“In proportion as our inward life fails, we go more constantly and desperately to the post office. You may depend on it, that poor fellow who walks away with the greatest number of letters, proud of his extensive correspondence, has not heard from himself this long while” (Henry David Thoreau).
WE DON’T GET OUR LETTERS AT THE POST OFFICE ANYMORE. Still, Thoreau’s point is well taken. As our “inward life fails,” we depend all the more obsessively on external communications. And is there not a suggestion here as to why the many social media of our day are so popular? If there was a healthy inwardness about us, would we need such an outward avalanche of tweets and texts?
Don’t misunderstand me. Social connections are vitally important. We need to maintain our relationships and empathize with other people. But I believe our understanding of others is impoverished when we spend too little time meditating inwardly. Walter Lippman made the point well: “We forge gradually our greatest instrument for understanding the world — introspection. We discover that humanity may resemble us very considerably — that the best way of knowing the inwardness of our neighbors is to know ourselves.”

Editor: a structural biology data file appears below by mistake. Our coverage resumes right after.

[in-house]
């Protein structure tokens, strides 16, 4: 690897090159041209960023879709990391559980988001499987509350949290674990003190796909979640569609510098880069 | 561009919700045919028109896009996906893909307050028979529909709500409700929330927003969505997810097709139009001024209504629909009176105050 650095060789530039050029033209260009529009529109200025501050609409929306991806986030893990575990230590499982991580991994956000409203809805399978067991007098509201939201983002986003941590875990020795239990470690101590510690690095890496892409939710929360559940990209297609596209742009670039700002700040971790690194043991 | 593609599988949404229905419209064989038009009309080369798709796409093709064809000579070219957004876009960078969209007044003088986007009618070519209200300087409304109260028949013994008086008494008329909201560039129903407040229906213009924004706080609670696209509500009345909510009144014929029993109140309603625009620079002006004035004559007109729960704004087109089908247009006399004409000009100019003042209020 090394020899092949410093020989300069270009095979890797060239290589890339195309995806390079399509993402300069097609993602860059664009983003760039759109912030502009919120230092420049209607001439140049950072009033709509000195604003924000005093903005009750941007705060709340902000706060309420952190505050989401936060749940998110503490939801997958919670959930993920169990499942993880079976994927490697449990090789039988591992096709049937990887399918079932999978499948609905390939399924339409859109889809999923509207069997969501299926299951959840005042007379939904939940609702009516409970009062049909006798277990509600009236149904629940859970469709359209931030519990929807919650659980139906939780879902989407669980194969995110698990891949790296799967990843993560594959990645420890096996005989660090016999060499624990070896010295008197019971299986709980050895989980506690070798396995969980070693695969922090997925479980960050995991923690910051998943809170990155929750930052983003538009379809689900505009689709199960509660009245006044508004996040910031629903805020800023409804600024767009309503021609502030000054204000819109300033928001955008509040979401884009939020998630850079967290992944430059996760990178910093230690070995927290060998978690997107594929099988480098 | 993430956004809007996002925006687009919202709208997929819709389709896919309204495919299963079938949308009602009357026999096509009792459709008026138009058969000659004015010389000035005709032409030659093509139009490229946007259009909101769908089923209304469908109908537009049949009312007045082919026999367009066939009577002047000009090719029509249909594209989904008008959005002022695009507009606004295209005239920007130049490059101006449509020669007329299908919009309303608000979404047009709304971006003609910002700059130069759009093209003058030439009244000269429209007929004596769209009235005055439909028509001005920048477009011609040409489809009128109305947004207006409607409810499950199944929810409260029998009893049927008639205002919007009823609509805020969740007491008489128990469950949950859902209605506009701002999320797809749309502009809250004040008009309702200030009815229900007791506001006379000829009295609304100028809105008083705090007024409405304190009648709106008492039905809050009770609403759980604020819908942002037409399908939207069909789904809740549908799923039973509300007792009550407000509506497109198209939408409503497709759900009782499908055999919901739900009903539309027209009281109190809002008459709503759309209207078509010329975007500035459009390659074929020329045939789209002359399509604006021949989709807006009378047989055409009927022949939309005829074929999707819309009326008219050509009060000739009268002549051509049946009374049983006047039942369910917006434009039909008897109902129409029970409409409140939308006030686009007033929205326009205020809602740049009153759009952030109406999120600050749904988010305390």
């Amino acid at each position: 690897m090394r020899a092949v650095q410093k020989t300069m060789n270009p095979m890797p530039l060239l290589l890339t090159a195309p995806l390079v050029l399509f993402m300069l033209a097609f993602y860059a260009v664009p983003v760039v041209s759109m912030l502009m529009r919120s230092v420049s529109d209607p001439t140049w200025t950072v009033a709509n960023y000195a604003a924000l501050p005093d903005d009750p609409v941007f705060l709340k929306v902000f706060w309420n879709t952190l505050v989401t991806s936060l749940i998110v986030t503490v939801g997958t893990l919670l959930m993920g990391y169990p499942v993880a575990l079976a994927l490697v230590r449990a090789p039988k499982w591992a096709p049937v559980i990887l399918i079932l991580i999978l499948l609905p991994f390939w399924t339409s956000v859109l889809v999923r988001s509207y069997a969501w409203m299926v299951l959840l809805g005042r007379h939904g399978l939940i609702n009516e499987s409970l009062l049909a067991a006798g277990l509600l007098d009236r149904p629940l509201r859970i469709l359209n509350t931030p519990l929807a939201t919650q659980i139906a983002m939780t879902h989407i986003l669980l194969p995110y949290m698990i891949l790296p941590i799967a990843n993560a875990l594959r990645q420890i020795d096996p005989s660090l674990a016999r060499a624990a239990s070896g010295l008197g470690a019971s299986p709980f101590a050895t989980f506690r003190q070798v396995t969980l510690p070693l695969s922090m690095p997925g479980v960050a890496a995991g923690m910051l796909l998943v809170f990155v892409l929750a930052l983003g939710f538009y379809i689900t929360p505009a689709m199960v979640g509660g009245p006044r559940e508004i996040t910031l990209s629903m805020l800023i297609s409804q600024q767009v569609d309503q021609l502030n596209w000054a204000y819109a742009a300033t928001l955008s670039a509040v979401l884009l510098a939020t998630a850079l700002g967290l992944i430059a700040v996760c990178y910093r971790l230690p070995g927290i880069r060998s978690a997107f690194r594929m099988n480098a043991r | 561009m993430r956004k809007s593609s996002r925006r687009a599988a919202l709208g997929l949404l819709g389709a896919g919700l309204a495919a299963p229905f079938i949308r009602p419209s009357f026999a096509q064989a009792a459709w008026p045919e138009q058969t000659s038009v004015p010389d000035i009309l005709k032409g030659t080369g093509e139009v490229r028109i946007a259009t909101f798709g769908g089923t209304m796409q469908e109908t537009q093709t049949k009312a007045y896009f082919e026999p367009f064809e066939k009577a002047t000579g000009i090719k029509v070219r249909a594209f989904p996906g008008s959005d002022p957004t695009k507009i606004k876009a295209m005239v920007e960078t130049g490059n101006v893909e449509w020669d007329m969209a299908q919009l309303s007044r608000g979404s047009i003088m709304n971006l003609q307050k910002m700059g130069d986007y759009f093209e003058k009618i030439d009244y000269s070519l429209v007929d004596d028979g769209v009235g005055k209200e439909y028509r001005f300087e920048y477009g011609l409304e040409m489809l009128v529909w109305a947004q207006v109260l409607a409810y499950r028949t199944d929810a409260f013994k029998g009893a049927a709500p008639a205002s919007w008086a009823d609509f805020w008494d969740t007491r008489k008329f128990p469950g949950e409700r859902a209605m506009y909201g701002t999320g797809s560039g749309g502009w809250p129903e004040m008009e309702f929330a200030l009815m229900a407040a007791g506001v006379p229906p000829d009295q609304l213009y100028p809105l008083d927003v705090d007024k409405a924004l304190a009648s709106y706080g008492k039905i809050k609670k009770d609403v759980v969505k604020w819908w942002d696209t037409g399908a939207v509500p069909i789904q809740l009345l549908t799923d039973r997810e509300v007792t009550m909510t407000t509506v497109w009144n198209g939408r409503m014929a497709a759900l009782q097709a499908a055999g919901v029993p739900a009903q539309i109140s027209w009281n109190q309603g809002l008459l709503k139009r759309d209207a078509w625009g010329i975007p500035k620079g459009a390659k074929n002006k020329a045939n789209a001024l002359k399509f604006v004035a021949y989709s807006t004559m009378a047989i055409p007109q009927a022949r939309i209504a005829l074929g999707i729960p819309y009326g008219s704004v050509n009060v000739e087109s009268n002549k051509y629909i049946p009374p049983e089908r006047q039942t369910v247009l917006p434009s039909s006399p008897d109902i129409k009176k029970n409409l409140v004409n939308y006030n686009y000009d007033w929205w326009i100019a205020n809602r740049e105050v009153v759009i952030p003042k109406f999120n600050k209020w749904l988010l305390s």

But introspection (at least the healthy kind) is hard. As Dag Hammarskjöld said in Markings, “The longest journey is the journey inwards.” Inwardness requires not only concentrated thought but also honesty. Many years of meditation wouldn’t do a person any good if he didn’t deal honestly with the truth he discovered about himself.
With these cautions in mind, however, let’s go back to our original point: inwardness is important. It should be given more priority than we usually give it. “Goodness consists not in the outward things we do, but in the inward thing we are” (Edwin Hubbell Chapin). The busier we are, the more we need to be reminded that as important as “doing” (or conduct) is, “being” (or character) is even more important.
The challenge, of course, is to bring our inward and outer lives into alignment, so that our private introspection produces a public persona consistent with the principles we cherish inwardly. Integrity, which basically means “oneness,” is one of life’s great goals.
“Give me beauty in the inward soul, and may the outward and inward man be one” (Plato).